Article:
Iowa Statutes require you to take a mediation class and a parenting class. Counties may have different rules for the classes. District 6 counties include Linn, Benton, Iowa, Johnson, Jones and Tama and require both spouses to take the course within 45 days of filing the divorce. The deadline for taking the classes happens before the deadline for mediation because the classes are designed to make mediation more productive.
What Is Mediation?
A mediator—a third party with no interest in the case—helps spouses come to an agreement on the decisions that the spouses need to make during a divorce. During mediation, each party presents what they would like out of the divorce, plans for sharing the children, alimony, and division of assets and debts. Iowa Statutes determine how much child support each party pays, but some parties deviate from the guidelines in special circumstances. The parties may work out the particulars of deviation from child support during mediation. Before the agreement reached by the parties in mediation becomes enforceable, it is reviewed and edited by attorneys, approved and signed by both parties, and submitted for the review and approval of a judge.
The Benefits of Determining Child Custody in Mediation
The longer you argue about child custody, the more distressing it is for the children, and the more it costs both parties. If you are able to come to an agreement for time-sharing in mediation, you will not have to present this part of the divorce case to a judge. In fact, if you are able to settle all factions of the divorce during mediation, you can avoid a lengthy and costly final hearing. Benefits of settling child custody or time-sharing in mediation include:
- You decide on a time-sharing schedule. You know what is best for the children and your schedule. If the court has to determine time-sharing arrangements, you may end up with a time-sharing plan that interferes with your work schedule or that gives you less time with your children.
- When both parties create a time-sharing schedule, they are more likely to stick to the schedule.
- Because the parents are cooperating, even if they do so grudgingly, the children benefit because a time-sharing schedule is in place sooner rather than later. The children will be able to continue interacting with both parents, which is, in most cases, in the best interest of the children.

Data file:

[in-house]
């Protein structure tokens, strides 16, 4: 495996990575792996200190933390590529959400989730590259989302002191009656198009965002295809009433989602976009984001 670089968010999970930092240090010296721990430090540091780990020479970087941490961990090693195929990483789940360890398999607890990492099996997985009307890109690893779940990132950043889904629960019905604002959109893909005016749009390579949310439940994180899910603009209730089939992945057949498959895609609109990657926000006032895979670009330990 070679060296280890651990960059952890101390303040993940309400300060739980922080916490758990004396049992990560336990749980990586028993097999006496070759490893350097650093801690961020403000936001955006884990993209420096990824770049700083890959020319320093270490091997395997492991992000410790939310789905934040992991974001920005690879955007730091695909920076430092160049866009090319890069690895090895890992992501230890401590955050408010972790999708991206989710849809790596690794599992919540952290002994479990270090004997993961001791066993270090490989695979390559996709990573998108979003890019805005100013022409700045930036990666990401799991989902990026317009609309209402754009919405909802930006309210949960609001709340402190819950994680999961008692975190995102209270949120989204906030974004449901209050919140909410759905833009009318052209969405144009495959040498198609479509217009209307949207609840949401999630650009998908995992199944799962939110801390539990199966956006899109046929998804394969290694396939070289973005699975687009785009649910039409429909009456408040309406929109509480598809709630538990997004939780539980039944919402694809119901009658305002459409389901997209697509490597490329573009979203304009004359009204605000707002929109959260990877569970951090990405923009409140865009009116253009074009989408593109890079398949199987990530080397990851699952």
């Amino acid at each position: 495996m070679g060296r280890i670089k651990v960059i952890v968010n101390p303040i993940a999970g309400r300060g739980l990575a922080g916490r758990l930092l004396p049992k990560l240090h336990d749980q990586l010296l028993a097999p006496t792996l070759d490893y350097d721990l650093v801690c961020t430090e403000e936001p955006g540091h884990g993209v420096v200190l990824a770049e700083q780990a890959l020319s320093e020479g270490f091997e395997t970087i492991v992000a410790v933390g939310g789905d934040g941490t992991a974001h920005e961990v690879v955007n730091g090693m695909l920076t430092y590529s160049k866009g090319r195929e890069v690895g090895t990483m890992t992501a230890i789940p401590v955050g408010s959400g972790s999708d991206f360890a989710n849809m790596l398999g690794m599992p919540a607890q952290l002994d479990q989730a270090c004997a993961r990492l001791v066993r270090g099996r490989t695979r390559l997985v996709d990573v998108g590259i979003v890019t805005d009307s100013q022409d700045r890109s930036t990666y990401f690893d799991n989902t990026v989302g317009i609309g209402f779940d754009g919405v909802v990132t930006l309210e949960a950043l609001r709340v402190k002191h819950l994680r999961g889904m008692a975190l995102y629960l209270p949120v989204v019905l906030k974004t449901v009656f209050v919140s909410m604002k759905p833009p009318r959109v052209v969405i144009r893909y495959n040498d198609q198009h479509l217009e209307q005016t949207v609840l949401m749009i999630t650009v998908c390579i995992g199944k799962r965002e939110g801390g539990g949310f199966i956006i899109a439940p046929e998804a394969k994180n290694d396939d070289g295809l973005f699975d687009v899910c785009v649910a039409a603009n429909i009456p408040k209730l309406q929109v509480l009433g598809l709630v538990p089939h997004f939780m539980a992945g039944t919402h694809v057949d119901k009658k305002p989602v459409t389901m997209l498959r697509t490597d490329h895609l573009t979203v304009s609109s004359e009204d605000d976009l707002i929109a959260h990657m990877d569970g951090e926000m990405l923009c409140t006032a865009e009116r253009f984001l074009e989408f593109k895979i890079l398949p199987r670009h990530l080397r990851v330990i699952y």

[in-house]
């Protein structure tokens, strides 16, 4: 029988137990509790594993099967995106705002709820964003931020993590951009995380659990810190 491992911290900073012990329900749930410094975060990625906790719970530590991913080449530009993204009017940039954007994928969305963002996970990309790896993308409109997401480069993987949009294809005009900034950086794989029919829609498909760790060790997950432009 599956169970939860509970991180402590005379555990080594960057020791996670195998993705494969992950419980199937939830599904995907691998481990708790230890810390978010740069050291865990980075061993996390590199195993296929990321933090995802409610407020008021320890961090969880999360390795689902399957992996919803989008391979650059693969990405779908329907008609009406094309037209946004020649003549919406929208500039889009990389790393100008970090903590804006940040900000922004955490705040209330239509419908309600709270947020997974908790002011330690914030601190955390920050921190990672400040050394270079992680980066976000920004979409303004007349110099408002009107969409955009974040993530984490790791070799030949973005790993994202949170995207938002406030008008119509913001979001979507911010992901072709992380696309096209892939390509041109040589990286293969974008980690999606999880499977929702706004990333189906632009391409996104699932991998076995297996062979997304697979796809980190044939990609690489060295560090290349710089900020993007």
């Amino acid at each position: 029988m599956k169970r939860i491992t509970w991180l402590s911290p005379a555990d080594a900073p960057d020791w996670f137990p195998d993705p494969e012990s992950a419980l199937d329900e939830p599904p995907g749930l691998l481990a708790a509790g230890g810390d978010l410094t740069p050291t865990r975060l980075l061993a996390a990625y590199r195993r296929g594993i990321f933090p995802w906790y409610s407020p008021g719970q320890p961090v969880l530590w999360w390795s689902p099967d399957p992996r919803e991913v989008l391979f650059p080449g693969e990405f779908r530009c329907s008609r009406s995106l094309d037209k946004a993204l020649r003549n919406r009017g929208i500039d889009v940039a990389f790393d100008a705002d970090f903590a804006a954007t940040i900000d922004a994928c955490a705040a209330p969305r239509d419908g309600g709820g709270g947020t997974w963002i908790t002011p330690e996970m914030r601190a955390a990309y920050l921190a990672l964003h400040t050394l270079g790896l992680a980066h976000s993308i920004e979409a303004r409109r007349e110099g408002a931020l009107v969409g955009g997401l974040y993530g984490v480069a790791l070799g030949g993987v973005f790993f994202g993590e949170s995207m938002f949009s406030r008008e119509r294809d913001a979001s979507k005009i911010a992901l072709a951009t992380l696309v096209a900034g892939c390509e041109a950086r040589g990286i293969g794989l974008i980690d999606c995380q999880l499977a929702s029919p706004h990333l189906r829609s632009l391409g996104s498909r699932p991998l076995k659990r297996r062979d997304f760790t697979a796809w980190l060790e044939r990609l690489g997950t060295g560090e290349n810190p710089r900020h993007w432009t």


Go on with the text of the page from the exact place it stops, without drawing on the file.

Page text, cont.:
- It is much less expensive to go to mediation than to go to trial. When you go to trial, the lawyers must prepare for trial, which is billed time. Travel to the courthouse and the time spent in trial, along with the time spent drafting the final judgment, are also billable. This also includes meetings between you and your attorney leading up to the trial.
- In contentious cases, an attorney for a child may be appointed. This attorney can participate in mediation concerning the child and inform the parents of the child’s unique perspective.
When you go to mediation, your attorney prepares you for mediation, but the preparation is not as lengthy as if he would go to trial. Once you and your spouse come to an agreement at mediation, the mediator or one of the attorneys drafts the mediation agreement and files it with the court. If you come to an agreement on all aspects of the divorce, you have only one step left: A short final hearing.
- The parents are able to come up with a schedule that best meets their needs. This is important if one parent works odd hours or is in the military and is often deployed.
- Finally, the divorce isn’t drawn out over many years of fighting over child custody.
The mediators determine the cost of mediation and each spouse pays half of the fee. If you cannot afford a mediator, let your attorney know. The court may appoint a mediator at reduced cost. You will have to submit your financial affidavit with the request.
Contact Willems Law
If you are considering filing for divorce or you have been served with a divorce, contact Willems Law for a consultation.